Then click on Choose on the choosing disk window, It will look similar to this.
At the end, navigate to the USB tab and choose USB 3.0 Controller for the mouse and keyboard to work properly. At last, click OK on the settings window.
Step Six – Apply Commands on Command Prompt
With these settings, it’s almost come to the end. The last but not least setting to do is apply commands to the virtual machine which is macOS Mojave. For this, we’ll use the Command Prompt which will do the job entierly fine.
So before everything, close VirtualBox, it’s important. You’ve been warned!
Open the Commands file and press Ctrl + H. Then write 📝 down Your virtual machine name in the Find What then write macOS Mojave on the Replace with. When done, click on Replace All.
cd "C:\Program Files\Oracle\VirtualBox\" VBoxManage.exe modifyvm "Your Virtual Machine Name" --cpuidset 00000001 000106e5 00100800 0098e3fd bfebfbff VBoxManage setextradata "Your Virtual Machine Name" "VBoxInternal/Devices/efi/0/Config/DmiSystemProduct" "iMac11,3" VBoxManage setextradata "Your Virtual Machine Name" "VBoxInternal/Devices/efi/0/Config/DmiSystemVersion" "1.0" VBoxManage setextradata "Your Virtual Machine Name" "VBoxInternal/Devices/efi/0/Config/DmiBoardProduct" "Iloveapple" VBoxManage setextradata "Your Virtual Machine Name" "VBoxInternal/Devices/smc/0/Config/DeviceKey" "ourhardworkbythesewordsguardedpleasedontsteal(c)AppleComputerInc" VBoxManage setextradata "Your Virtual Machine Name" "VBoxInternal/Devices/smc/0/Config/GetKeyFromRealSMC" 1
Now open Command Prompt.
Then copy and paste the first line of the command first.
Then copy and paste rest of the commands and hit Enter.
Step Seven – Install macOS Mojave on VirtualBox
Now that the machine is configured entirely, open up the VirtualBox and follow it.
All there’s left to do now is open VirtualBox and start the machine. If the macOS Mojave isn’t working, then switch off Mojave, and apply the commands once more to make this work.
Without writing something or make a change, it will load up with hundred and thousands of lines of codes, so when it finishes loading, select a language and click on Continue.
In this window, select Disk Utility from the menu then click on Continue.
Now choose tthe VBOX HARDDISK Media and click on Erase. Then put a name for it and without making a change to the format and scheme, click on Erase.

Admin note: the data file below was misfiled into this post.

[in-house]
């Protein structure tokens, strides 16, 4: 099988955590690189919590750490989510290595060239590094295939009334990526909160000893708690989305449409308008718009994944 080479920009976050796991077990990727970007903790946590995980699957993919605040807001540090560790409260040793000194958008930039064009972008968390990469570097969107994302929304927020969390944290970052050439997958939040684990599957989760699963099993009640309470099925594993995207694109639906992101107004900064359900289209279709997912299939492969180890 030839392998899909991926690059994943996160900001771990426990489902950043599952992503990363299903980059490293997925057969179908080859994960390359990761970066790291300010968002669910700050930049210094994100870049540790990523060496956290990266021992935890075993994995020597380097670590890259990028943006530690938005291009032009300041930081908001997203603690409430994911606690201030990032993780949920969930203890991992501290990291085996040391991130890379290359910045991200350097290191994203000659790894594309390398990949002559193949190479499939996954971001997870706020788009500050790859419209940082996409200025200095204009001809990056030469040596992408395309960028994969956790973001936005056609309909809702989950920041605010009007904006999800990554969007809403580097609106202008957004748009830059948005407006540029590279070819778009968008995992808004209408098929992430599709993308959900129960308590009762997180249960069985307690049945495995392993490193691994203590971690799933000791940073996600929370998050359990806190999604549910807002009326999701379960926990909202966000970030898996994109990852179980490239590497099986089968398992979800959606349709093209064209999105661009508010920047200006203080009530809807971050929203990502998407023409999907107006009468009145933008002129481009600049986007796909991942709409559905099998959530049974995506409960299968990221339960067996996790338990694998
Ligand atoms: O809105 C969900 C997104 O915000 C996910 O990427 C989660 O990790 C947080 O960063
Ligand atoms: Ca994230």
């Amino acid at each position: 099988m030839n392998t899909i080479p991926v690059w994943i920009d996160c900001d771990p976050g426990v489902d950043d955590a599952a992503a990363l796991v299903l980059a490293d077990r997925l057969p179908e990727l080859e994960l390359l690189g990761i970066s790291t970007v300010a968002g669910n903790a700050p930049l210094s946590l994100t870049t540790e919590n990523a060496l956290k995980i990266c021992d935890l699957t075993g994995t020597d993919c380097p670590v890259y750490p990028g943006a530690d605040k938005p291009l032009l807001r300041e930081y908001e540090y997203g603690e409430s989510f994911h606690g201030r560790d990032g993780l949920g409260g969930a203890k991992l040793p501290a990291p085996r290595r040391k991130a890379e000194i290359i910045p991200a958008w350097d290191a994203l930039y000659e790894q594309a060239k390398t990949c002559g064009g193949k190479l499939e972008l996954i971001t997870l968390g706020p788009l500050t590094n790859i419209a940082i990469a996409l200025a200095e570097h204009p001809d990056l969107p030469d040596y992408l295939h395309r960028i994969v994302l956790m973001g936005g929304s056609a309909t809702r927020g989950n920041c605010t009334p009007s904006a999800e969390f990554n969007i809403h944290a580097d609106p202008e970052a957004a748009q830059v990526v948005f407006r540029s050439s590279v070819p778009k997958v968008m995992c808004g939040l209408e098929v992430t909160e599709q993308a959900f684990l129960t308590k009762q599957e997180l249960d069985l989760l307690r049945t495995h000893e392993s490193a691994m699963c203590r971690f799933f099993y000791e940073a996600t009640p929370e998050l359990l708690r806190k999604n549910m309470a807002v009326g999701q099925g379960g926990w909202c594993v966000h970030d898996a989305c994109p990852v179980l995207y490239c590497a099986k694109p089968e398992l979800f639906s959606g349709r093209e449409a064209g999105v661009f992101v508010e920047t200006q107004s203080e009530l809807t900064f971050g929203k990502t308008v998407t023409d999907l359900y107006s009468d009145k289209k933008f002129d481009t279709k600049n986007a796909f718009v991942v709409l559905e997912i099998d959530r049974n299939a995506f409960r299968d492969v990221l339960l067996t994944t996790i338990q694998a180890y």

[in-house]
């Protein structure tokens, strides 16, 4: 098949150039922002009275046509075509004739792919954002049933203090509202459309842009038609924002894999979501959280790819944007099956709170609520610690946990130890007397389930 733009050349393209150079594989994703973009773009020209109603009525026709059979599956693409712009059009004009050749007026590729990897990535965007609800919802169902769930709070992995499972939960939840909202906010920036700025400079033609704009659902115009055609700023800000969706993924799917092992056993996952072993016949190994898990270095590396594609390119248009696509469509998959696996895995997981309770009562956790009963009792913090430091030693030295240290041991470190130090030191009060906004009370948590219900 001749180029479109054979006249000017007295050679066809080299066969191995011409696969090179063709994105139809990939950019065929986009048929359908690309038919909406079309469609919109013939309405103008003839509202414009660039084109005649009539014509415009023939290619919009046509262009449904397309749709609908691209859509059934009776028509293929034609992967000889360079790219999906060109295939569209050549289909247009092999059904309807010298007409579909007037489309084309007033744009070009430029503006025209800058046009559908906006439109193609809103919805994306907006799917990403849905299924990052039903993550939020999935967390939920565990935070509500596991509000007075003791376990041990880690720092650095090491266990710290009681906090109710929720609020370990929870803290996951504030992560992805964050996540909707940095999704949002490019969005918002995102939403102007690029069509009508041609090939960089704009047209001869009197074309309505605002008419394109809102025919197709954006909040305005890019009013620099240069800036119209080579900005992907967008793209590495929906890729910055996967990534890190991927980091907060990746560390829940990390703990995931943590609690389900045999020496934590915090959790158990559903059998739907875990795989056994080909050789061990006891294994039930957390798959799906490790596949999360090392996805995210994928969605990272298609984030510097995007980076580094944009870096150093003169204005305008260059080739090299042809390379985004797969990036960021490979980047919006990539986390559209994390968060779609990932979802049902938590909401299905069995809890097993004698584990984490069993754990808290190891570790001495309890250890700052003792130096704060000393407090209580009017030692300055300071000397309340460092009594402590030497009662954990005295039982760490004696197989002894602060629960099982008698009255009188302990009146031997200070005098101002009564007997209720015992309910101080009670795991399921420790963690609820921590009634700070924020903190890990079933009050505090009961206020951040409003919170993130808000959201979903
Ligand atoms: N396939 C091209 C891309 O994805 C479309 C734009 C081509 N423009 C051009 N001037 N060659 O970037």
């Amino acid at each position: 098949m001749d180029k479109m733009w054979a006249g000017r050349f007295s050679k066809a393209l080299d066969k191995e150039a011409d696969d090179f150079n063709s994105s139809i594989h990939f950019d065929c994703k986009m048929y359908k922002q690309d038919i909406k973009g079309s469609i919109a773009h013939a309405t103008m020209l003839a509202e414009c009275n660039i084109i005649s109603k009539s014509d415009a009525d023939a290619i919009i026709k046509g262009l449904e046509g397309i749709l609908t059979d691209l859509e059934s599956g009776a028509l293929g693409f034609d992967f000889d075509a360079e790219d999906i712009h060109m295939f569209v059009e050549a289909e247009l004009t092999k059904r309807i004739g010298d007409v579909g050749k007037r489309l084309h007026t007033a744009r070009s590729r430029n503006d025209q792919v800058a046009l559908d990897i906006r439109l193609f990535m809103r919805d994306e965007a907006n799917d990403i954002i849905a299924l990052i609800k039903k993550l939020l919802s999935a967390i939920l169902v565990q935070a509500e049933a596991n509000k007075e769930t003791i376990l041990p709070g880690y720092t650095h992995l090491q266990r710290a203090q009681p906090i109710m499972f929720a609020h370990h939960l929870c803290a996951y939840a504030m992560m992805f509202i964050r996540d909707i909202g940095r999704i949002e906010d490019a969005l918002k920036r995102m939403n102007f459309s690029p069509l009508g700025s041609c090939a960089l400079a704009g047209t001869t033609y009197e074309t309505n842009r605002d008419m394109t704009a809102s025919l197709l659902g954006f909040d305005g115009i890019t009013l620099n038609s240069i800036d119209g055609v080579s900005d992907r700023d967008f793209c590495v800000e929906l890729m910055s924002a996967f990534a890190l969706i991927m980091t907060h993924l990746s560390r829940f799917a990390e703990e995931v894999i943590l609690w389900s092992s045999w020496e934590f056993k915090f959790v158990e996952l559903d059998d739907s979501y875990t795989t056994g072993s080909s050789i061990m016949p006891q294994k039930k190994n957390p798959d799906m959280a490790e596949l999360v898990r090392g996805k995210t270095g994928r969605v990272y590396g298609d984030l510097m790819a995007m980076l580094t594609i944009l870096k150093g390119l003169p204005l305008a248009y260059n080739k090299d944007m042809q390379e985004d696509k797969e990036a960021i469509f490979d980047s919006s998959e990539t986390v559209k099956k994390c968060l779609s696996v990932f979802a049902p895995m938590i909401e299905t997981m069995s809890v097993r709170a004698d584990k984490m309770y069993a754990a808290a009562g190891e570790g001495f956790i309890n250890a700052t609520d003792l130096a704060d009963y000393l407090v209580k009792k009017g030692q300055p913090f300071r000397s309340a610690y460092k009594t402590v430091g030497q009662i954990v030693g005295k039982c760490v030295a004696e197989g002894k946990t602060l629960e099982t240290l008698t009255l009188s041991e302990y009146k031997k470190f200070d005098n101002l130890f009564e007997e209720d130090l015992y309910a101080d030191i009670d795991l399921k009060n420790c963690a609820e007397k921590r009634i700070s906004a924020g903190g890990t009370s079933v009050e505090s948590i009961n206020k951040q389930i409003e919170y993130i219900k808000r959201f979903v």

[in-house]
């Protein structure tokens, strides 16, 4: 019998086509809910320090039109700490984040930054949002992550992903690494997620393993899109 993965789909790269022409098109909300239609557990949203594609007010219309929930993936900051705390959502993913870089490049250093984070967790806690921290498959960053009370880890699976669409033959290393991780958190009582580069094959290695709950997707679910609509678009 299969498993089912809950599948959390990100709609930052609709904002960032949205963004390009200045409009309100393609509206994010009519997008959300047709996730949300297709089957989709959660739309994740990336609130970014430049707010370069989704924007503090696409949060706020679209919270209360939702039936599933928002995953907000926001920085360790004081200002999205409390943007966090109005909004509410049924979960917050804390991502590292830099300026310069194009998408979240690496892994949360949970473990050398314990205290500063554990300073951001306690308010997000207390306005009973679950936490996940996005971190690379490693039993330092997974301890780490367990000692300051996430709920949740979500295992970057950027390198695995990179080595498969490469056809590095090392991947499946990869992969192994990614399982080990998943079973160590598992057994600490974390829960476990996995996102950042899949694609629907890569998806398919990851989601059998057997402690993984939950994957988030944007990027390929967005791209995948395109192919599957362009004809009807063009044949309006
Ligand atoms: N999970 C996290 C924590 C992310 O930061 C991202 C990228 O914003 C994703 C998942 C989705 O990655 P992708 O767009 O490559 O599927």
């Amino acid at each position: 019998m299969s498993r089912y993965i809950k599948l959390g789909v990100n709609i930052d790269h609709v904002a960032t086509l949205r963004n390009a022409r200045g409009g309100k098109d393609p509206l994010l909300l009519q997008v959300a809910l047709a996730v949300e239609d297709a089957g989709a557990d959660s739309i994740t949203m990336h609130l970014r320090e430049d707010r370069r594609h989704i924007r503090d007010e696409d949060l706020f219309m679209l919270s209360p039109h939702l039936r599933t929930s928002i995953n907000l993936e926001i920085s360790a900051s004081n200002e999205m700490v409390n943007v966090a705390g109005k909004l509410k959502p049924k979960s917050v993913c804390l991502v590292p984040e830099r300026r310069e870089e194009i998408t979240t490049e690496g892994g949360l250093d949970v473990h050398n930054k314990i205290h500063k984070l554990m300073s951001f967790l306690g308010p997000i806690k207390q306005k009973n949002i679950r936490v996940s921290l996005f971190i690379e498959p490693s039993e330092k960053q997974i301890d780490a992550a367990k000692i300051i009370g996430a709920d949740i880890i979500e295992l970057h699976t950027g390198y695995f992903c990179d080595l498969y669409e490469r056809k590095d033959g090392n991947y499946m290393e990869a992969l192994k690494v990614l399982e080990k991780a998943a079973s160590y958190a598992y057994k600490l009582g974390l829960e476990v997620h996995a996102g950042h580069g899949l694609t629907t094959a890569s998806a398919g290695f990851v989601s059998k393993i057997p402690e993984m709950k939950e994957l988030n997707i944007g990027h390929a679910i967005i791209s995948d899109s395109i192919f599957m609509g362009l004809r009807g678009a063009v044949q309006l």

After its finished, click on Done and close the Disk Utility window.
The disk is now ready to install. To do this, select Install macOS and click on Continue.
Continue with a few simple prompts.
Accept the terms and conditions.
Next, click on Install.
The installation will take some minutes, so bear with it.
Then when it’s done, it will reboot. When restarting, click on close and select Power off the machine and click OK.
Now head to the macOS Mojave settings and select Storage, then select the macOS Mojave ISO and click on the remove icon. When the prompt appeared, click on Remove.
Back to Mojave, switch on macOS Mojave.
Then write “install.nsh” without quotation marks and hit Enter.
The installation will begin. Installing it will take a couple of minutes, so be patient.
After it’s complete, it will reboot. When it’s finished, it will enter into the installation mode. Proceed with the installation as usual by continuing a few prompts.
Create your account and set it as you wish.
When it’s done it will look like this.
Final Step – Fix macOS Mojave Screen Resolution
At this point, you’ve macOS Mojave installed on your Windows PC. It should work perfectly fine with mouse, keyboard and other.
Once everything is well, you may want to consider setting up screen resolution to high quality so you don’t lose access to all features. To change the screen resolution, we’ve done it in a separate tutorial. Here’s how to do it.
For best performance, I recommend installing Guest Tool on Mojave on VirtualBox which will definitely improve the performance plus ➕ make much improvement to the machine. Here’s how to do it.
There’s no difference between installing the guest tools on macOS Catalina, Mojave, and other versions.
These were all for the installation and setting it up. For caution, I advise taking a snapshot which is super useful when something is wrong. It will take an entire copy of your system that you can later restore it when it’s required. So, here’s how to do it.
Problems might occur, if there’s one, check the link below on how to fix those.
With this step, there’s no more step to do but there are some room to do some more things which include installing XCode on Mojave on VirtualBox. Including that, if there are some speed issues, we’ve done it in through instructions that will cover and fix it.
That doesn’t end there, that’s just a part of it. So for more exciting things, check out other articles.
Now that the macOS Mojave is installed on VirtualBox, its the latest version out there. But if there’s a newer version, we’ll update it. After all, you can updating macOS Mojave to The latest version yourself.
And that’s all. If there’s something remaining or would like to say, we’re here to hear through comments.